Revolution

Russell Brand is getting a lot of attention in recent days, and somehow he's managed to keep his clothes on while doing so. In case you've missed it, for the last seven months, he's been producing daily news features on his YouTube channel, claiming to provide people with 'true news'. I must admit, I've found them rather tantalising. He puts far too much effort into self-promotion and often descends into a repetitive splurge of pseudo-revolutionary catchphrases like a broken record in a Shoreditch store - and yet, I find the world-view that he presents captivating and, dare I say it, truthful. I don't seem to be alone in this reaction. His YouTube channel is closing in on 600,000 subscribers, and some of his most popular Trews episodes have well over 1 million views. Meanwhile he has released a new book, signalling his move from the catacombs of comedy to the platform of politics. In it he calls for a social revolution, in which national power is devolved and people organise themselves into small, local, autonomous communities. 
 
Why is Brand so perversely appealing? And why do I say he seems truthful? It might be that what he has to say seems to offer an answer to the questions that the 'real' news poses every day. I know little about politics and economy, but from what little the media tells me, it seems as though our government is addicted to war and our economy is in perpetual tatters. Whether this is true or not, some of us general public folk are becoming more and more disenfranchised by a system that, regardless of its morality, is ultimately confusing and impenetrable. What can we do under such powerful and mystical mega-structures? Revolt, Brand would say. Disregard the current structures, and make your own, small, friendly structures which you can understand and share.
 
His charm might also be because he is saying what we have all started thinking to ourselves already (and what is more perversely appealing and seemingly truthful to me, than that which I am already thinking?!). There are such obvious problems in the world - poverty, hunger, disease - problems which at times I have thought were isolated and to some extent manageable, each with their own individual remedy. However, Brand brings to light the fact that all of these problems are fed by one core issue - financial inequality. As he highlighted in this recent episode of the Trews, there are 94 trillion dollars in the USA, a country of 317 million people. That's almost $300,000 for each person. However, 46 million of them live in poverty. According to the video, the inequality of wealth in the world's richest country is worse than ever before. How can we expect problems like poverty, hungry, and disease to be approached when the base human vice of selfishness reigns supreme over our world's cash flow?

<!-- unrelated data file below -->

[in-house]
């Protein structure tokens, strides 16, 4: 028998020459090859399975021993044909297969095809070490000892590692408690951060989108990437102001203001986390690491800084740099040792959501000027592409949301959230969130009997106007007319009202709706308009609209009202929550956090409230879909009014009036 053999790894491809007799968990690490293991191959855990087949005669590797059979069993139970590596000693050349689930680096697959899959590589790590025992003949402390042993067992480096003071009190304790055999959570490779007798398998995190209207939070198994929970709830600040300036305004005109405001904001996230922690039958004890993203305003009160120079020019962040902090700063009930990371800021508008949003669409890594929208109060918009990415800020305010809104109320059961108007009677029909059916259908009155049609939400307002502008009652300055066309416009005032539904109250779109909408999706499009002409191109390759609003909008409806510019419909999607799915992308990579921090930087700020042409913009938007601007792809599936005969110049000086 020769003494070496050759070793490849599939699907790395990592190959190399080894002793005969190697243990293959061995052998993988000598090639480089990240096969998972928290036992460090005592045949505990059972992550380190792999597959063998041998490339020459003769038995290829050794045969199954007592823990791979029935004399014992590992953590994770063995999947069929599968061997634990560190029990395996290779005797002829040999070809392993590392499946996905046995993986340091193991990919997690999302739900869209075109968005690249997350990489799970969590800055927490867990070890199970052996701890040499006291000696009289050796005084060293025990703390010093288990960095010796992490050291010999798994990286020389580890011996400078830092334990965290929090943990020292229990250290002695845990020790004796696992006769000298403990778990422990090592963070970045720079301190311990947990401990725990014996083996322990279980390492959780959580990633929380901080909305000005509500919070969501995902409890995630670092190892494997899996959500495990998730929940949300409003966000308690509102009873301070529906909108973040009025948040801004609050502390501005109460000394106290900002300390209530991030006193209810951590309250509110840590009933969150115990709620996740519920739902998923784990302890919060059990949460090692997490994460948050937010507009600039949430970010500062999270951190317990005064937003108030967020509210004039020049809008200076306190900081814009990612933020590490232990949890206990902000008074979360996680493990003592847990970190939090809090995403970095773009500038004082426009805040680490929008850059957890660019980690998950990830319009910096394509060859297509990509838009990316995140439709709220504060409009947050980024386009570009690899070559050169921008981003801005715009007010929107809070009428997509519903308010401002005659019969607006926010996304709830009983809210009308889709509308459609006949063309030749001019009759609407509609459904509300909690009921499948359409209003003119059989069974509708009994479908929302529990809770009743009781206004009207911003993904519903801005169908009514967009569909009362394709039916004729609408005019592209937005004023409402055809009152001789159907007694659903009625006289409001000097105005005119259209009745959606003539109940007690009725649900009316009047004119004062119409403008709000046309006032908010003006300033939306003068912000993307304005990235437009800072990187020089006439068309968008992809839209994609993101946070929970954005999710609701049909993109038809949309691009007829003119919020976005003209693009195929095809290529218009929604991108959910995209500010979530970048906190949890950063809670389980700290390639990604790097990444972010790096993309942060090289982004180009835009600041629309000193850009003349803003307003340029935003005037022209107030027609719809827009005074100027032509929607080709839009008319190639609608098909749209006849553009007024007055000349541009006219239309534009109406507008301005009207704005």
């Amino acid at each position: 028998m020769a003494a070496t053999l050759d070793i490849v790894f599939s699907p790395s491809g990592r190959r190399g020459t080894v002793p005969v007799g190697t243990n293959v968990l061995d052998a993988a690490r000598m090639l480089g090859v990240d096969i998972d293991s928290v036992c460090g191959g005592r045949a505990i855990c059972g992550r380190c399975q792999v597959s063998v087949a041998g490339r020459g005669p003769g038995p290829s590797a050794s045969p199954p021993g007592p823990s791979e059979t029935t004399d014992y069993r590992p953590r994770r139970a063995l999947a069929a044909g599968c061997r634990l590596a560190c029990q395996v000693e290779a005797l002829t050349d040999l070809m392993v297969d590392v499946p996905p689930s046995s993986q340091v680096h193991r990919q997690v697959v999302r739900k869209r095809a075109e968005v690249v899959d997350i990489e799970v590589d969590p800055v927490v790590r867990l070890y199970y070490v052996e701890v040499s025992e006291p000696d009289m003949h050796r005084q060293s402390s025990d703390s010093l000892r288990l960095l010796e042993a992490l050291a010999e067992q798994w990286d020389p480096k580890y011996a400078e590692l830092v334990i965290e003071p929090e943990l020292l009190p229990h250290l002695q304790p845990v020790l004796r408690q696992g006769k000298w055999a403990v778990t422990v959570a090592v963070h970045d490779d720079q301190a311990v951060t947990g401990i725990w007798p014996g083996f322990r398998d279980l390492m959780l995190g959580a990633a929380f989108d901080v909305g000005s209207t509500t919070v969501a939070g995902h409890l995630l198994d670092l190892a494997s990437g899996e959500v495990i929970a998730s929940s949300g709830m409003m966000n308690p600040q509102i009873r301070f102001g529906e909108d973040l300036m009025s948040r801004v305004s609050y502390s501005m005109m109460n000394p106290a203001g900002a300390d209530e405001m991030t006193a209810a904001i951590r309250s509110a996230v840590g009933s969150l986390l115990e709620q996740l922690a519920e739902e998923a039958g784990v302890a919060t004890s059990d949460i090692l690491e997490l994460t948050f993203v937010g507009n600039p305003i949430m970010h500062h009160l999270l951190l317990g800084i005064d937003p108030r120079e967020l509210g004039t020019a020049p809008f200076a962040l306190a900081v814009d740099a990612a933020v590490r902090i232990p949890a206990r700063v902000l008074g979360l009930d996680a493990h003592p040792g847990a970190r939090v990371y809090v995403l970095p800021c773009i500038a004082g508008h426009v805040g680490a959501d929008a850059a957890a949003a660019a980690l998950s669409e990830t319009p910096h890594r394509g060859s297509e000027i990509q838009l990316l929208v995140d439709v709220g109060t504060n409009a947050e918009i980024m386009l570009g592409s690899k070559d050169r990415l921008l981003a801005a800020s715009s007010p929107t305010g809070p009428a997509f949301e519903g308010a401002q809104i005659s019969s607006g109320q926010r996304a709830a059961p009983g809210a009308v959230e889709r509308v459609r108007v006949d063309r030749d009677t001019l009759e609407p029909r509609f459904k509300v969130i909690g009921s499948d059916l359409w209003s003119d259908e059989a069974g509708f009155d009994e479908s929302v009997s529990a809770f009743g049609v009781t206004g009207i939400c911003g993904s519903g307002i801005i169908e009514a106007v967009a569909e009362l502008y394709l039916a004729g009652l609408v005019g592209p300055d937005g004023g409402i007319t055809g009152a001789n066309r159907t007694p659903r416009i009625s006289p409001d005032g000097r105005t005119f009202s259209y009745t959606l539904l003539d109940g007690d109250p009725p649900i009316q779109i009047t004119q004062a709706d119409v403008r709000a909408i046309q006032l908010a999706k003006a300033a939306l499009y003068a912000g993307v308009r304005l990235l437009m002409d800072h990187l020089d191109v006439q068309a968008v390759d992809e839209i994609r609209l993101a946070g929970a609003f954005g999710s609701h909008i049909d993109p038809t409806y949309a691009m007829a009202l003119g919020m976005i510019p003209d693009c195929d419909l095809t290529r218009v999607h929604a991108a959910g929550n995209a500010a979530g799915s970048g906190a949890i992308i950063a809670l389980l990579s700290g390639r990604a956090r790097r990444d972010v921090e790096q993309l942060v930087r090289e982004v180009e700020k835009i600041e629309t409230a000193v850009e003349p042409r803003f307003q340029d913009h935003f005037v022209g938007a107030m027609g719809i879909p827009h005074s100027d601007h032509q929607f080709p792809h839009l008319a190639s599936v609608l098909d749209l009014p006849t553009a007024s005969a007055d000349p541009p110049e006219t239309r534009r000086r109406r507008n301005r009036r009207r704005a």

These statistics remind me of one more closely related to my topic of interest - food waste. Each day, for every person on the planet, there are an average of 4,600 calories harvested. Consider that the average woman is recommended a daily intake of 2,000kcal, and the average man, 2500kcal. Evidently, there is enough food in the world to feed everybody. But we as a society are so bad at distributing it that not only do people die of hunger across the world, but we simultaneously throw away something around a third of all food produced on our planet. Whilst more than 20% of children in Asia are malnourished, two thirds of Americans are overweight. Were we all individually to decide whether food should be shared equally, or to be overstocked and wasted by the rich minority, who would dare to choose the latter? Yet this is a crime that we collectively commit every single day.
 
It is inequality that drives global hunger, and only a major social restructuring that leads to the redistribution of power and wealth can cause a significant change. It's been said that if we are to make poverty history, we have to also make affluence history. But what it is that drives affluence? It is, as briefly mentioned before, an innate, yet disturbingly unnatural, human propensity to love oneself more than one's neighbour, to be selfish and greedy. We were all born like it, yet paradoxically, we were not actually created to be like it. 
 
We need the opportunity to be free, not only from our affluence and financial inequality, but from our greed and selfishness that is tightly tied round our hearts. There needs to be a way that our dirty rotten 'natural' selves can die, so that we might live a new life, fuelled by a peace and love that almost feels unworldly. A revolution is certainly in order. But before we look at society, we must look deep into our hearts and revolve ourselves. Only then will we find The Way to true equality.